I was reading an article recently where an older man was advising a younger man on marriage (The source of that article is a man talking about his first 100 days of marriage. His wife is also blogging. Very entertaining and eye-opening reads). What the older man does when he senses things getting testy between him and his wife is ask “How important is this to you?” Just 6 words. Yet, those words and the silent moment aftwerwards alone would greatly reduce the divorce rates and breakups that happen. Just taking a small moment to think and then respond always makes a huge difference.

Now this habit is not saying that there should be no response. I have seen and experienced the danger of bottling up emotions can do. It is important to respond, but just as relevant is the thought prior to response. The stimuli for the Mr Wilson and Mr West was a difference in opinion, what’s yours and how do you deal?

Brain image from Wikipedia.

Why Always Trumps How To

Yesterday I read this article at Seth Godin’s Blog. Seth Godin is the author of numerous business and management books. Never really knew much about the guy until I started hearing about his 6 month Alternative MBA program. Anyway, in his post he draws out the hierarchy of success: Attitude –> Approach –> Goals –> Strategy –> Tactics –> Execution and how most businesses and people spend time on Execution but not enough time on Attitude and Approach. How can I have have more money? How can I lose 10 pounds? How can I get As? Obviously, these are all great questions to ask. The problem is they cannot sustain our actions. It’s not a surprise that when there’s a great best-selling idea in the market, people try it for 1 – 2 weeks, then give up. When the next next idea comes up, people jump on that bandwagon again. Why? Maybe the method is the problem. Perhaps, yet an even deeper question is even if the method is intact, is it the right thing for me to do?

I remember when I first began working out because my friend would always tell me to work out with him. He was a very muscular guy and loved going to the gym and talked about it all the time. It became contagious so I would tag along with him and try to learn the tricks of the trade. After about 2 weeks of lifting, I would be disillusioned and would go back to being a hermit at the library once more. This would happen once a quarter.  I would be excited to work out again, but my reason for going to the gym was never strong enough to overcome the difficulty of the situation. I had a high metabolism, so I wasn’t doing it for the weight. I didn’t care about bulking up and I hadn’t seen a difference in 2 weeks (naïve I know) so what was the point?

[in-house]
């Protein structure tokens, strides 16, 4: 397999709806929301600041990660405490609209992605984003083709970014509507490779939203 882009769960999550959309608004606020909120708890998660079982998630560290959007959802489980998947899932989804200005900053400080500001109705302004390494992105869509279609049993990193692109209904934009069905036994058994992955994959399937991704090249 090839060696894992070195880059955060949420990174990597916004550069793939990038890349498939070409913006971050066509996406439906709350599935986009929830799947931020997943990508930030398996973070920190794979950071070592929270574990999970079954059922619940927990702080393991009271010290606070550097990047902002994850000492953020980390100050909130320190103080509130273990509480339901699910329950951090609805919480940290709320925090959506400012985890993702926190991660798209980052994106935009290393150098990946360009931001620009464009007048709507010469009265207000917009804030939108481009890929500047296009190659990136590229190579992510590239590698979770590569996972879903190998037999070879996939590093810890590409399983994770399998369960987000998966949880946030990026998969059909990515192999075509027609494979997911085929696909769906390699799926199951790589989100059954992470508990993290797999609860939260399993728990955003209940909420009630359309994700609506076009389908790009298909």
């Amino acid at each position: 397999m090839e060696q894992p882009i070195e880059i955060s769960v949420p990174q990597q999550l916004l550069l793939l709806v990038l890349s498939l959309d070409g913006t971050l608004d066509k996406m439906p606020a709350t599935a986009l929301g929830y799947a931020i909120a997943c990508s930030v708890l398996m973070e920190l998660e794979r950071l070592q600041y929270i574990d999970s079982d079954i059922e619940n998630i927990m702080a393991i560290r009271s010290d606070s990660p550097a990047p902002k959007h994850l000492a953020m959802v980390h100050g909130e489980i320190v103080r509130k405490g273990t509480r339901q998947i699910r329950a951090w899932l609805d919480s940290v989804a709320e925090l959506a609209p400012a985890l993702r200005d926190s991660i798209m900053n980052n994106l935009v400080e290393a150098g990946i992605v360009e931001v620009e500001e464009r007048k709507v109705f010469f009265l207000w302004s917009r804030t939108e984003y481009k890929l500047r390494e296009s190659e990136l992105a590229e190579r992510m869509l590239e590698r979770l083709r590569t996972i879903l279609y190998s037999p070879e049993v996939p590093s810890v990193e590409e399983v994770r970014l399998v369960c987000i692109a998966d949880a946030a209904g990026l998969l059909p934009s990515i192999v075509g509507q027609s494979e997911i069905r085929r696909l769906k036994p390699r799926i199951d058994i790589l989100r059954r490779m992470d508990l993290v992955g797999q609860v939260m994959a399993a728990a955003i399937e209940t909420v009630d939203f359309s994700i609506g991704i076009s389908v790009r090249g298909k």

Then it hit me! (“Eureka!” said Archimedes)


No matter how high my metabolism was, it didn’t mean I was healthy. I still couldn’t run hard on the soccer field for more than 3 minutes without getting winded and bent over. I couldn’t do more than 20 pushups at a time. Basically, even though I looked fit, I just wasn’t. So my attitude changed from wanting to look like my friend to I need to improve my overall physical health. It didn’t mean that it made it easier for me to go to the gym often; I still didn’t like running or any cardio activities. The difference was now my reason held up to the rigors of what I was doing. When I felt too tired to exercise, I thought about the idea of not being able to run around with the kids or being sick due to high cholesterol or high blood pressure.

In connection to this same article, Dan Pink (Al Gore’s former speech writer) delivered the talk below on TED (TED is a really great site of entertaining speakers sharing ideas. There’s a lot of amazing stuff there to check out at your own leisure)

Vodpod videos no longer available.

A direct link to the video is here

The relevant point (as far as this post goes) is at the end where he mentions that there are 3 reasons that motivate us to do things

  • Autonomy – The urge to direct our own lives
  • Mastery – The desire to be better at something that matters
  • Purpose – The yearning to do what we do in the service of something larger than ourselves

One or a combination of these is what governs our attitudes and actions towards the physical, spiritual, financial, intellectual and social aspects of our lives. However I am finding that execution only succeeds when the attitude is right and strong enough to hold up to this execution.


Image courtesy of Physics Department Weber State University

Life lived as a Business Model